Did you watch the State of the Union address? Regardless if the person who holds the office got my vote or not (I'll keep that to myself), I watch with an open-mind to the policies laid out before our Congress and our nation. I believe a certain respect for the office of the presidency has diminished. I can at least give one hour-plus of my life in January to hear what our Commander in Chief has to say if I wish to be an engaged citizen. Read the speech here.
"If you want to make a difference in the life of our nation; if you want to make a difference in the life of a child -- become a teacher. Your country needs you," was President Barack Obama's call to the youth of our nation considering their career paths.
Long after leaving school, my thirst for knowledge hasn't diminished. With age, it seems to grow even stronger, and validates my long held belief education is lost and wasted on an ungrateful youth. What 18 year old can truly appreciate endless hours of studying?
Our teachers beyond the schoolroom may not be the traditional ones. They are the historical groups with non-paid volunteers, the authors of books toiling away for years on research, librarians, poets, singers, the bloggers typing away after a long day of homemaking duties or at work sharing their knowledge with the world. These are some of my teachers. Who are yours?
We can all serve as teachers, even in the non-traditional way. As Michael Stipe declares in R.E.M.'s Discoverer, "I have never felt so called."
I cheered silently from my home when President Obama stated rightfully,
"We need to teach our kids that it's not just the winner of the Super Bowl who deserves to be celebrated, but the winner of the science fair."
I also thought of this New York Times piece, small in length but large in deflation of spirit, regarding a group of Republican lawmakers calling for the elimination of the National Endowment for the Arts, the National Endowment for the Humanities, and the Corporation for Public Broadcasting.
"Robert L. Lynch, president of Americans for the Arts, a lobbying group, said...that the arts provide 5.7 million jobs in the United States that generate about $30 billion in taxes, nearly $13 billion of which goes to the federal government. "If they're serious about jobs and they'e serious about income, they would invest more in the arts," Mr. Lynch said." Of course, according to our major news media, the only way to stimulate the economy is to go to the mall.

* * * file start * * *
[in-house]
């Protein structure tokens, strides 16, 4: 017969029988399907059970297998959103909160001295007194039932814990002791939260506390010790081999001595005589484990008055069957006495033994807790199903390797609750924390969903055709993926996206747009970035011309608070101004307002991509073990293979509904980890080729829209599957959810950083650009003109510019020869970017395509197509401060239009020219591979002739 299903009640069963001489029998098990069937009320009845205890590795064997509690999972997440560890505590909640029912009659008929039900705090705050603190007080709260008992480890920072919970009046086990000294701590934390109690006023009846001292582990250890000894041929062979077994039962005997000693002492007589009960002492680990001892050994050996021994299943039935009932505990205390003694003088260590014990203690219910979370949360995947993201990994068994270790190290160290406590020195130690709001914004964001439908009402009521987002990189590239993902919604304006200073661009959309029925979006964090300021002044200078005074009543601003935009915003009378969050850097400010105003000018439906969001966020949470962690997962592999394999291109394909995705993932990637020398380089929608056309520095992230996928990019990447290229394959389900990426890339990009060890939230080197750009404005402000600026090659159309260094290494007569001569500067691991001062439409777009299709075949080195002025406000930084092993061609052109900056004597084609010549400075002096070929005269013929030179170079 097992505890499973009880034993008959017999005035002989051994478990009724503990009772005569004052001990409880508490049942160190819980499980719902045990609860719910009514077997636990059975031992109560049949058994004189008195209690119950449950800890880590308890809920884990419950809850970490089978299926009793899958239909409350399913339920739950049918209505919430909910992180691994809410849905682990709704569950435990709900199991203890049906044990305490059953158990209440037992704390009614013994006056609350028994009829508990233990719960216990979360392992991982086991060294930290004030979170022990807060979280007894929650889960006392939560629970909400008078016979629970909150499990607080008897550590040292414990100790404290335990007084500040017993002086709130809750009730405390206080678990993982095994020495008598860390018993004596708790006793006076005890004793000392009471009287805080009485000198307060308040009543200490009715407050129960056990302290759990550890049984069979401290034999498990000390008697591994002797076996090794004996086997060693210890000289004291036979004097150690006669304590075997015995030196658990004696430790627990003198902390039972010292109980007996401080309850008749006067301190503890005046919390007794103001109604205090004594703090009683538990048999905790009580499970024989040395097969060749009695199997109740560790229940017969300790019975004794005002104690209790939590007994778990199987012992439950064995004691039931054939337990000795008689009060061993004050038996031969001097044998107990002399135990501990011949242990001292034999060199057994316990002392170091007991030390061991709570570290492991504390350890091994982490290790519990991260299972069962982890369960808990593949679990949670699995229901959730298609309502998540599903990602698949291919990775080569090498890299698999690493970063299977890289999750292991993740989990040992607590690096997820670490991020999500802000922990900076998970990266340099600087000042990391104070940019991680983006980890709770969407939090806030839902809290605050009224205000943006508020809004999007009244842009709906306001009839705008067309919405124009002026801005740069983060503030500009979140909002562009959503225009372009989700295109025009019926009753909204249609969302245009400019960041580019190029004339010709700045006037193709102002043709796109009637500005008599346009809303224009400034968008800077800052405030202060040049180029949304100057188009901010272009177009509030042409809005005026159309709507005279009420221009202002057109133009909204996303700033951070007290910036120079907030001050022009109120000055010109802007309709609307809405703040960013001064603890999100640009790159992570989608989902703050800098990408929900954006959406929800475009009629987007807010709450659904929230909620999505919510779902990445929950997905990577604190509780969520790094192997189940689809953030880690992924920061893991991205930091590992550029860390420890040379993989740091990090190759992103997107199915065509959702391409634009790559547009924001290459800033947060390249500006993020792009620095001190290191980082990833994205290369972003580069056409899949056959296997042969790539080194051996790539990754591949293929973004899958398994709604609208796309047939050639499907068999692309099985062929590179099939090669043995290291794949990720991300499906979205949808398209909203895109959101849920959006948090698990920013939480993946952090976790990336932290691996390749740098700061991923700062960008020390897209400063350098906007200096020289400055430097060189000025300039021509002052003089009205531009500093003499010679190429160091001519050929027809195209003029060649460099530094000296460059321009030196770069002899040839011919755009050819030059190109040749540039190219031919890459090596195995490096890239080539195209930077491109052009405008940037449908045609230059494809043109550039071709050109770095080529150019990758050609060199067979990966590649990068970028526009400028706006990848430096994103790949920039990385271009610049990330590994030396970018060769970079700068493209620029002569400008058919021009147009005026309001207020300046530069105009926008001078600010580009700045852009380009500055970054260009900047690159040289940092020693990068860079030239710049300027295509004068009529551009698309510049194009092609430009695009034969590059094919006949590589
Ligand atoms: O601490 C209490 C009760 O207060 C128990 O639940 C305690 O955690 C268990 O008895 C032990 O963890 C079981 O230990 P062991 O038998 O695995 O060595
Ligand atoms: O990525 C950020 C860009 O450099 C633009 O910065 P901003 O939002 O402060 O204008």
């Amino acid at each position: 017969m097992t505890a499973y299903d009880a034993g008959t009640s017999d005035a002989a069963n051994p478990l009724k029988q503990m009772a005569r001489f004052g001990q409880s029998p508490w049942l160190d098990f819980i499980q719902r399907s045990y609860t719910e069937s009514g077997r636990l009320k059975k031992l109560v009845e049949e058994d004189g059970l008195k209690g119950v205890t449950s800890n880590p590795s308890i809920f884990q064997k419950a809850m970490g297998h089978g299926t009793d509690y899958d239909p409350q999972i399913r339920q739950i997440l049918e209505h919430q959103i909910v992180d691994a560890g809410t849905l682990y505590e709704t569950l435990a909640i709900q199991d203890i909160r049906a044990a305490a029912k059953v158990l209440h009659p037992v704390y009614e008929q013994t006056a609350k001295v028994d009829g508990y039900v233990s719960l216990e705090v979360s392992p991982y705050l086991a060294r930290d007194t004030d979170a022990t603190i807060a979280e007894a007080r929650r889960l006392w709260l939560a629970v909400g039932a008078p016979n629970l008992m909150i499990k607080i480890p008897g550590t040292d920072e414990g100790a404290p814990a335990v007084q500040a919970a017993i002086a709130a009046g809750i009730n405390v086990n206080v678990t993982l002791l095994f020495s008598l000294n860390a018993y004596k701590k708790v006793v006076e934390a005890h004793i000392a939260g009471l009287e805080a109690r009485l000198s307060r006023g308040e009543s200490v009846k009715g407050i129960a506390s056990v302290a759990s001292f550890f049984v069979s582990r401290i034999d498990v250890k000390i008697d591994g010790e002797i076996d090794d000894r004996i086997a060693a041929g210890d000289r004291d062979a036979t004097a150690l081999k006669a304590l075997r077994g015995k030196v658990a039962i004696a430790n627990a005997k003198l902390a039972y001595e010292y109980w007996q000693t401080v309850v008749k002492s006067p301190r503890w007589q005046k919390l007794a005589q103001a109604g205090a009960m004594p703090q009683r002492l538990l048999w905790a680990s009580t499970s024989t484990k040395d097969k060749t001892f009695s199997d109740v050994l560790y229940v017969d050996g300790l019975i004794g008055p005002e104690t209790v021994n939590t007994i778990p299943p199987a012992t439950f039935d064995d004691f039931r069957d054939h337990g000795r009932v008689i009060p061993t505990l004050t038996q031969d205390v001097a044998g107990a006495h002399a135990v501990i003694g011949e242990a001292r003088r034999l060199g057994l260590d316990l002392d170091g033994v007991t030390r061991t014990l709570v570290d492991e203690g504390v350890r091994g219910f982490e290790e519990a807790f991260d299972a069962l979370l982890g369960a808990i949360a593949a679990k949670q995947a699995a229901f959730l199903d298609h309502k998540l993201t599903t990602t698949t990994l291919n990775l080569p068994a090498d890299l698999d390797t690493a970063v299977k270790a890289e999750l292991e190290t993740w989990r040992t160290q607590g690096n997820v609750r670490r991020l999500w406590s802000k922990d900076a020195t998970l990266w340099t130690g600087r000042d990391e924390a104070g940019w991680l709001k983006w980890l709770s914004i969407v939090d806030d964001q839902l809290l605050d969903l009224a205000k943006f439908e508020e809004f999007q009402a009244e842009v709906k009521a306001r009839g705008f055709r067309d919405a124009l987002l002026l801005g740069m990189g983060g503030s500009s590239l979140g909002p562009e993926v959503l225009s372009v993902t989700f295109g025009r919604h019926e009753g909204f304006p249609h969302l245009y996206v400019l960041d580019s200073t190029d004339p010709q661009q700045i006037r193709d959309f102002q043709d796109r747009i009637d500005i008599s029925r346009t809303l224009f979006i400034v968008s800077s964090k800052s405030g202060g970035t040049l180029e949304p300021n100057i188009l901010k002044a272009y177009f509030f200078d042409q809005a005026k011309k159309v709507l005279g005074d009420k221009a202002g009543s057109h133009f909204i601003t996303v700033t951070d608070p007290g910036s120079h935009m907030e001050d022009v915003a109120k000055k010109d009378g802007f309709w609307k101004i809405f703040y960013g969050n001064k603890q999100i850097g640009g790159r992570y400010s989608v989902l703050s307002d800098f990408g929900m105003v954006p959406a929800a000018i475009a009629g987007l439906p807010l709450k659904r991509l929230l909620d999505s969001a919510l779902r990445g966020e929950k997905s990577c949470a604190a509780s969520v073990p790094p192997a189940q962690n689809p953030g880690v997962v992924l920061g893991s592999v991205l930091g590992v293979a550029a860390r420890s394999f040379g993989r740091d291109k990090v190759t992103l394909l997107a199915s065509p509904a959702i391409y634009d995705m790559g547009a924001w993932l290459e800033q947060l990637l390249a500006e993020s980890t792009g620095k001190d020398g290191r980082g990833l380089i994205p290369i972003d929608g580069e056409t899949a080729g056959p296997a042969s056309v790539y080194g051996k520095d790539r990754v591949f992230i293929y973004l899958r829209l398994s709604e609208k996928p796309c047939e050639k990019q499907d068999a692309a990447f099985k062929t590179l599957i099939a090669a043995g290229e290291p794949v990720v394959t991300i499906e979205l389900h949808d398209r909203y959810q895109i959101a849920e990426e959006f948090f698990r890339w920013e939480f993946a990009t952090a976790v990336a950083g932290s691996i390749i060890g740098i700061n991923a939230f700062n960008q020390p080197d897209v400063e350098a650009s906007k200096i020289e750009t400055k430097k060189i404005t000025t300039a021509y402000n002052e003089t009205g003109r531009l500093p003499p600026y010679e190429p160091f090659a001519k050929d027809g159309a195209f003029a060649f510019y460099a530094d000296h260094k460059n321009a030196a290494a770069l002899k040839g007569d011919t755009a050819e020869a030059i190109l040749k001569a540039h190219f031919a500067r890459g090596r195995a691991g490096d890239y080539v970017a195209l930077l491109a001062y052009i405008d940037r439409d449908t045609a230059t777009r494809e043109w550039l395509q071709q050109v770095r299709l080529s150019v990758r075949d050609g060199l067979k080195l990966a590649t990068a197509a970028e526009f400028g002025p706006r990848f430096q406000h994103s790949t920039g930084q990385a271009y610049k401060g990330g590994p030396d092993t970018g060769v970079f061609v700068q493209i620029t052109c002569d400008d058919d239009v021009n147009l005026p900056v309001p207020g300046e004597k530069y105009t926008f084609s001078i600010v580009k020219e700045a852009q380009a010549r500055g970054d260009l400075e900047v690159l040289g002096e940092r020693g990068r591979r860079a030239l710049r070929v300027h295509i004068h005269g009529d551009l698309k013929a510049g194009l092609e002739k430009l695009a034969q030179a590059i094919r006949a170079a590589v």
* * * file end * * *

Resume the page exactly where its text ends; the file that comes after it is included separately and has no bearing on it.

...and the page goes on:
Arts never seem to be high on the national radar, but they are vital to our own continuing education as lifelong seekers of wisdom. With shrinking government budgets from townships all the way to the federal level, the private citizen will be called on to support the arts, even in some small way. Here's some of how I am supporting the arts.
Patronizing local plays. My sweetheart and I attended A.R. Gurney's humorous The Cocktail Hour put on by the Bergen County Players, which have been staging theatrical productions have been running since 1932. The matinee was a bargain at $16. We left wondering about our own families' hidden secrets.
Supporting public radio and television stations. One of my favorite radio programs is WFUV's The Big Broadcast, a 4-hour show of 1920s and 30s music Sunday evening that runs way past my bedtime. I enjoy the archives (two shows are listed) all week long, and they are largely available thanks to member-support. This year, I plan on become a long overdue member, and embarrassed to admit it took me this long.
Giving business to local book shops, and "voting" for the books themselves (no curling up this blustery winter with a gadget for me). I thrift and go to the library for most books since I'm budget minded and believe in communal sharing. But when I buy new (which I plan to do with As Always, Julia), I support my local, main street bookseller, Shaw's Book Shop in Westwood, New Jersey, where the owner knows me by name.
A lot of lip service is paid about small business among politicians of both parties in seemingly every State of the Union speech, and always draws loud applause, but chain stores and mall parking lots seem to be packed, while many small shops, main streets, and family farms struggle. All the applause in the world will do them no good unless we spend our dollar there.
Supporting upcoming, unsigned artists. I stumbled on Tuba Skinny busking at flea market in Woodstock, New York, and have fallen in love with their style of American 1920s and 30s music, an era I'm quite enamored with as of late. Their third cd, Garbage Man just arrived in the mail. See if Garbage Man won't have your toes tapping in no time.
You won't find them on MTV, which is too busy showing borderline child pornography programming with Skins in a destructive world of 17 going on 34, self-indulgent teenagers with million dollar sweet 16 parties, or that show which all descent New Jerseyans rue they ever heard of. Nor will they be on mainstream radio - much of what's on there wouldn't fit my standard for "artist." Although as my boyfriend likes to remind me, I'm no longer the "targeted demographic".
Donating to my Friends of the Library program. Libraries, such havens for knowledge seekers of all ages, have come under attack in the Great Recession.
For free (I've never had HBO through my cable package), my mind devoured the John Adams HBO miniseries (a definite recommend), in which he bemoaned his presidency would only be remembered for the Alien and Sedition Acts. Flash forward to 2011, and he's lucky to be remembered at all. I'm sure Snookie would have a higher name recognition.
Of course I'll be attending events with the Bergen County Historical Society. I'll bring you along too. Because I'd rather spend a Sunday with American royalty, not on my couch watching a bunch of miserable housewives, as numb to the world as their faces are after a session of Botox.